The San Diego Zoo is setting aside $2 million a year in efforts to prevent the extinction of the northern white rhino.

To date, there are only four northern white rhinos alive, and one of them, a female named Nola, is housed by the zoo. One male and two females are at the Ol Pejeta Sanctuary in Kenya.

The 41-year-old female showed no interest in mating with Angalifu, the park's male northern white rhino. Angalifu died in December at age 44.

In the last 12 months, three northern rhinos have died. One in San Diego, another in Czech Republic and one in the Ol Pejeta Sanctuary.

The recovery of the species, however, would span decades of vigorous effort and cut close to around $100 million in cost.

In the hope of imparting the vision for the northern white rhino, Randy Rieches, San Diego Zoo's mammal curator, shared the details of the project with a bunch of elementary students who were on a Safari Park visit.

"We want to be able to hand off a herd, a sustainable herd of northern white rhinos to some of these young kids here who are budding zoologists," said Rieches.

At the heart of the species revival project are six southern white rhino females, brought to San Diego all the way from South Africa. Researchers hope to be able to develop a plan for reproduction.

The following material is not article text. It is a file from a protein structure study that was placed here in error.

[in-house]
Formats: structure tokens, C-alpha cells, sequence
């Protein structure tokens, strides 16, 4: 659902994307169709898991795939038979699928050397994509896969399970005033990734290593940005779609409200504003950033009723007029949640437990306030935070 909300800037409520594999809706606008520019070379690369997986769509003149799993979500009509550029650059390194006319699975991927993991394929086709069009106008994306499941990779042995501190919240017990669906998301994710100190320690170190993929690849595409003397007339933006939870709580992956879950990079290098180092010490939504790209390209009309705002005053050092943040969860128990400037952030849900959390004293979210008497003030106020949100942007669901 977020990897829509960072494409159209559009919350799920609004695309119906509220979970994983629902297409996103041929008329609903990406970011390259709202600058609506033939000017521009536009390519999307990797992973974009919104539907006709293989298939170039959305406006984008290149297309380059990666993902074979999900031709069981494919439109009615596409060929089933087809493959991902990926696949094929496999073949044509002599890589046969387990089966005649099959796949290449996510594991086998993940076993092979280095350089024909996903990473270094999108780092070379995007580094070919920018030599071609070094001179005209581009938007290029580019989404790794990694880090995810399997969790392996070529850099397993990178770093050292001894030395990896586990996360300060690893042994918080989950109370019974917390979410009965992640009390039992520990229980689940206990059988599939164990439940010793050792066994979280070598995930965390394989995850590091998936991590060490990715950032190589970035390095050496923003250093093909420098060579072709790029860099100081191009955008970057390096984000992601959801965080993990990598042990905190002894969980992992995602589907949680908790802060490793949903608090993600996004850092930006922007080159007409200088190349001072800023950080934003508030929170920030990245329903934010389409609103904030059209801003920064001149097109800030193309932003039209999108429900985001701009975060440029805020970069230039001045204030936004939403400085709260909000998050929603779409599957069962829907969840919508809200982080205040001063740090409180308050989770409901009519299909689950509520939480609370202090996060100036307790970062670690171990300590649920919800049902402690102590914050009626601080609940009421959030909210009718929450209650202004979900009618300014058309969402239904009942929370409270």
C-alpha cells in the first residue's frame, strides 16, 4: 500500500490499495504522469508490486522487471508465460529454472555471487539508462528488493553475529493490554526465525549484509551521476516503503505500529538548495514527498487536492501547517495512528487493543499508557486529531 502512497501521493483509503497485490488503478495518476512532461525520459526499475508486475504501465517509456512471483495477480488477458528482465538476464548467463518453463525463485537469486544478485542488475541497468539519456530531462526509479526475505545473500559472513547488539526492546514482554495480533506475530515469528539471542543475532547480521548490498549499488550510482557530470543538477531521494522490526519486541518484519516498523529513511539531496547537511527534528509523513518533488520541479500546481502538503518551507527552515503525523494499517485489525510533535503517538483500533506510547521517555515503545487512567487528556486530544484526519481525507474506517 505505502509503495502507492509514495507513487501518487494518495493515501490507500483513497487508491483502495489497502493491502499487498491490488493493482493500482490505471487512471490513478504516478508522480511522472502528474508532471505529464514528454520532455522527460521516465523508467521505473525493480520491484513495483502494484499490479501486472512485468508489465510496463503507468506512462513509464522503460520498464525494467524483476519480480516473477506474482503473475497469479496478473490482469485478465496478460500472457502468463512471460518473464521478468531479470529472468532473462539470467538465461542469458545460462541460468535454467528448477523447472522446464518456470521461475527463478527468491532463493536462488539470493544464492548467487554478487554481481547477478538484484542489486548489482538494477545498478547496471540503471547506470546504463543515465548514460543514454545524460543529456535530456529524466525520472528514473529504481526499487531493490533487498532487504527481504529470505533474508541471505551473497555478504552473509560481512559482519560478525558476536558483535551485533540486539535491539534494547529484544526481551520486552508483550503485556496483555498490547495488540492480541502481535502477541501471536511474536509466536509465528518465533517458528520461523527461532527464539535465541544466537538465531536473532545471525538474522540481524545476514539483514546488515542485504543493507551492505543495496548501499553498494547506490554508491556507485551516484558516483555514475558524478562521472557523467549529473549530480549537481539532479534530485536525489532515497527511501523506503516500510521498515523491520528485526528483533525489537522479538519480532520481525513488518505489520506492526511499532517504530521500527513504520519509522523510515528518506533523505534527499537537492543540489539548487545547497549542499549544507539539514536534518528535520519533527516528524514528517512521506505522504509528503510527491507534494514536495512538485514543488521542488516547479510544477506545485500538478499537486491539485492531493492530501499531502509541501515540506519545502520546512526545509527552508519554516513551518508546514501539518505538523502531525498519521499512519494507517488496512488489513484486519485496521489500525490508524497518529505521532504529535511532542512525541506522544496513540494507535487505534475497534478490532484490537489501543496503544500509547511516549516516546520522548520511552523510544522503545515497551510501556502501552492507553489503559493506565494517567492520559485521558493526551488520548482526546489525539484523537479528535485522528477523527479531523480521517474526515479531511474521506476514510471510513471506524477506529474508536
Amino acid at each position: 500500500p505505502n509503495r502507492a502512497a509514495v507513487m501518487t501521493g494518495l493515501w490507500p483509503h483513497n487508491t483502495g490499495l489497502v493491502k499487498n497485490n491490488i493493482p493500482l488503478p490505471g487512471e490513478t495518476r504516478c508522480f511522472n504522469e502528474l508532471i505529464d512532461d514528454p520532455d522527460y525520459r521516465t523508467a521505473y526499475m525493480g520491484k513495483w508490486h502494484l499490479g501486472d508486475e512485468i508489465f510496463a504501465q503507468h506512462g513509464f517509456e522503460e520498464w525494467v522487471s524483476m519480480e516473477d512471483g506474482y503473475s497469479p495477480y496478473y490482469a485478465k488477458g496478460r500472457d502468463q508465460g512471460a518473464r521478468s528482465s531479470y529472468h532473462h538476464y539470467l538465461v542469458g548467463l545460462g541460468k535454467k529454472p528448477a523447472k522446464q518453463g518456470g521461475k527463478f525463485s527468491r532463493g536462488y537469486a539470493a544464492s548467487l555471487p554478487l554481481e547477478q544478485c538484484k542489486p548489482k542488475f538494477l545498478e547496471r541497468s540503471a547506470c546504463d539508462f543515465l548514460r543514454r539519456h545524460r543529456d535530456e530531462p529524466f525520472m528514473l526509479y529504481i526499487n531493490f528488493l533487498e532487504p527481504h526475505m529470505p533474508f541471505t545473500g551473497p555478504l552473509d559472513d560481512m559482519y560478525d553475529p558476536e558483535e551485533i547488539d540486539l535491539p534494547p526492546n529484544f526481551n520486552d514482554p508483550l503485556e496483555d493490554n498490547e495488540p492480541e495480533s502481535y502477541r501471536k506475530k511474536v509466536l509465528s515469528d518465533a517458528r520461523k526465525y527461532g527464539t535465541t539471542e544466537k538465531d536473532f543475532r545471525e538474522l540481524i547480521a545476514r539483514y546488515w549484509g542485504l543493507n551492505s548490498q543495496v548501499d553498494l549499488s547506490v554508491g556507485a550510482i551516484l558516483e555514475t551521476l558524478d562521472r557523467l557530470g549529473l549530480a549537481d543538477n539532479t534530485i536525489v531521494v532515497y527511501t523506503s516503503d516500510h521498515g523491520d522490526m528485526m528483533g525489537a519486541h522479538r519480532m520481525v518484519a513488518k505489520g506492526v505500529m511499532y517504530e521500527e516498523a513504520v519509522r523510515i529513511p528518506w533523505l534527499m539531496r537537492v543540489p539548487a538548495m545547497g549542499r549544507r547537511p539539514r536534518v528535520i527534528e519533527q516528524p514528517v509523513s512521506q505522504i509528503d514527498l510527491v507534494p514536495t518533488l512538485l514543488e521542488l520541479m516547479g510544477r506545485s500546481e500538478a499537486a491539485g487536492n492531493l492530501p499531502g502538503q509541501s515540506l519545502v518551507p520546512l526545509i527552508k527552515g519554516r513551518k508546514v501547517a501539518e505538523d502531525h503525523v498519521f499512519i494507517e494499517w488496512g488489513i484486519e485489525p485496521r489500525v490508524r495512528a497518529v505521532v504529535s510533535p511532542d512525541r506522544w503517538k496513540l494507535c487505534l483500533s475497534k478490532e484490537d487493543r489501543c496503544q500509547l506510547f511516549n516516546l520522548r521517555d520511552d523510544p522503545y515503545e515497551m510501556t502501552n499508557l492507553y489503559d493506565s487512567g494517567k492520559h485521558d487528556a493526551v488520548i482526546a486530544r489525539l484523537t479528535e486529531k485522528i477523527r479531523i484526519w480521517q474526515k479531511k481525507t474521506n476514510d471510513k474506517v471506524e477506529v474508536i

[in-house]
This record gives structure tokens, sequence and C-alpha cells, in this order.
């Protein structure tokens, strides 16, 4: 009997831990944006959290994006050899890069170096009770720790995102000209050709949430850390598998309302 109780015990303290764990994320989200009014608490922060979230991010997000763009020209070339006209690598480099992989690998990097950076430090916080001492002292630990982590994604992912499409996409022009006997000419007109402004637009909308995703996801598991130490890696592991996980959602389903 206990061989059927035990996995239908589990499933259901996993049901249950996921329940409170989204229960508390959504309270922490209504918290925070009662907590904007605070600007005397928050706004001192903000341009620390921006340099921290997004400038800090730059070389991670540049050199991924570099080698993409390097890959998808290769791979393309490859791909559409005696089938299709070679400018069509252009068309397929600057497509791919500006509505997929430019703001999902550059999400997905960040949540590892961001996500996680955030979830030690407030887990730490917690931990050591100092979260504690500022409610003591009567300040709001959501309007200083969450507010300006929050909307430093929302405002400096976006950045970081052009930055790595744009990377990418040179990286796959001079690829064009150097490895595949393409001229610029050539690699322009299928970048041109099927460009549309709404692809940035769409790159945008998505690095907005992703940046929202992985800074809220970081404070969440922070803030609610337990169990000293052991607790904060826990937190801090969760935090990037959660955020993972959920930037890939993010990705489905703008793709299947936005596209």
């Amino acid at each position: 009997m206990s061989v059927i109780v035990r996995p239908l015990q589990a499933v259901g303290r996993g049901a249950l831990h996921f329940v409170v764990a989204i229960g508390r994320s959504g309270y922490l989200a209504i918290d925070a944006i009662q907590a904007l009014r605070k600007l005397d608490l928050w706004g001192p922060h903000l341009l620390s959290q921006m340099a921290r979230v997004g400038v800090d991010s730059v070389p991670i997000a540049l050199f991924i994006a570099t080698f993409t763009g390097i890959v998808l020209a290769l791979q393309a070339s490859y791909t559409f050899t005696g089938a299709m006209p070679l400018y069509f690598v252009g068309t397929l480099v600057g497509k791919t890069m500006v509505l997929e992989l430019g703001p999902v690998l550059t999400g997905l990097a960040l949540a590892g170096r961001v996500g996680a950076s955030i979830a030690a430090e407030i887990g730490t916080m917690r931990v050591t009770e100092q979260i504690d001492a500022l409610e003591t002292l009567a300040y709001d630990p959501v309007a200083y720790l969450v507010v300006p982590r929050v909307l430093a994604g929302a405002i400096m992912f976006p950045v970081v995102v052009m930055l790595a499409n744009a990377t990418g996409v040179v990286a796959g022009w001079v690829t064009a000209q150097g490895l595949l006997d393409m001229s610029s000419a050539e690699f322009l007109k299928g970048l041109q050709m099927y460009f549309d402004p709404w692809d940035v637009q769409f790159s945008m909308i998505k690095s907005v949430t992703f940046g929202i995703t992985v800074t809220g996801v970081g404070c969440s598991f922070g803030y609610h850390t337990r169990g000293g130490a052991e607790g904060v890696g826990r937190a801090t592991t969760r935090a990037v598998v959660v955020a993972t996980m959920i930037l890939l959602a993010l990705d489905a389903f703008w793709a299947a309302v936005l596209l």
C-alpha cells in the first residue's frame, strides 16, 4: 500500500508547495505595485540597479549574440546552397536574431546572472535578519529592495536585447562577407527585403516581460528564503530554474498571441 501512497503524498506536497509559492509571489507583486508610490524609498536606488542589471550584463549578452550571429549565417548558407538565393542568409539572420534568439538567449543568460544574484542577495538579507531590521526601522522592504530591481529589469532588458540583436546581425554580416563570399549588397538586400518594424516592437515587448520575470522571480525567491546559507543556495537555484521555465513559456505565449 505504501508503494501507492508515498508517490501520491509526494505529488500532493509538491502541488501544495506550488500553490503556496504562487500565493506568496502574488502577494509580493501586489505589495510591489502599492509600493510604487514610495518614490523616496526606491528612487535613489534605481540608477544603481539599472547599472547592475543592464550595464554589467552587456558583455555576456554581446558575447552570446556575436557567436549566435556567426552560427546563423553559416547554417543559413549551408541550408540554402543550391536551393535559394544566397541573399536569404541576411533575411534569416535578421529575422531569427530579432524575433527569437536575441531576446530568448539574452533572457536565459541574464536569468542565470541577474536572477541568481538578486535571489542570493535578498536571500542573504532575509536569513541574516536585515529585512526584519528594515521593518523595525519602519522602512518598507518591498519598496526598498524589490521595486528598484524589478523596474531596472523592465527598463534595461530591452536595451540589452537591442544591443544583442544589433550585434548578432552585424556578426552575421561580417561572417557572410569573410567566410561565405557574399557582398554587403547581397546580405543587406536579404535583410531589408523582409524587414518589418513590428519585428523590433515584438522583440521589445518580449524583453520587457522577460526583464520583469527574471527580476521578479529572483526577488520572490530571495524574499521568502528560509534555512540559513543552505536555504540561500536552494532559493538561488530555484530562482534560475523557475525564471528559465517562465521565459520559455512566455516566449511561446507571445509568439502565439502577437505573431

The southern white rhinos are highly similar to the northern white rhinos, according to San Diego Zoo researcher Barbara Durrant. The southern white rhino females can be used as surrogates for northern white rhino embryos, Durrant said.

The plan involves using DNA on file to come up with a stem cell line, and implanting an embryo in a female southern white rhino.

"It's been done in cattle, horse and humans - it's doable," said sanctuary chief executive Richard Vigne.

Researchers are careful to strike a balance between optimism, and realism for the project, as the technology they are using has yet to be adapted for larger animal species such as rhinos.

If successful, the process could be used for other endangered species.

Among the World Wildlife Fund's critically endangered species are the Amur Leopard, Black Rhino, Cross River Gorilla, Hawksbill Turtle, Javan Rhino, Leatherback Turtle, Mountain Gorilla, Pangolin, Saola, South China Tiger and Sumatran Elephant.

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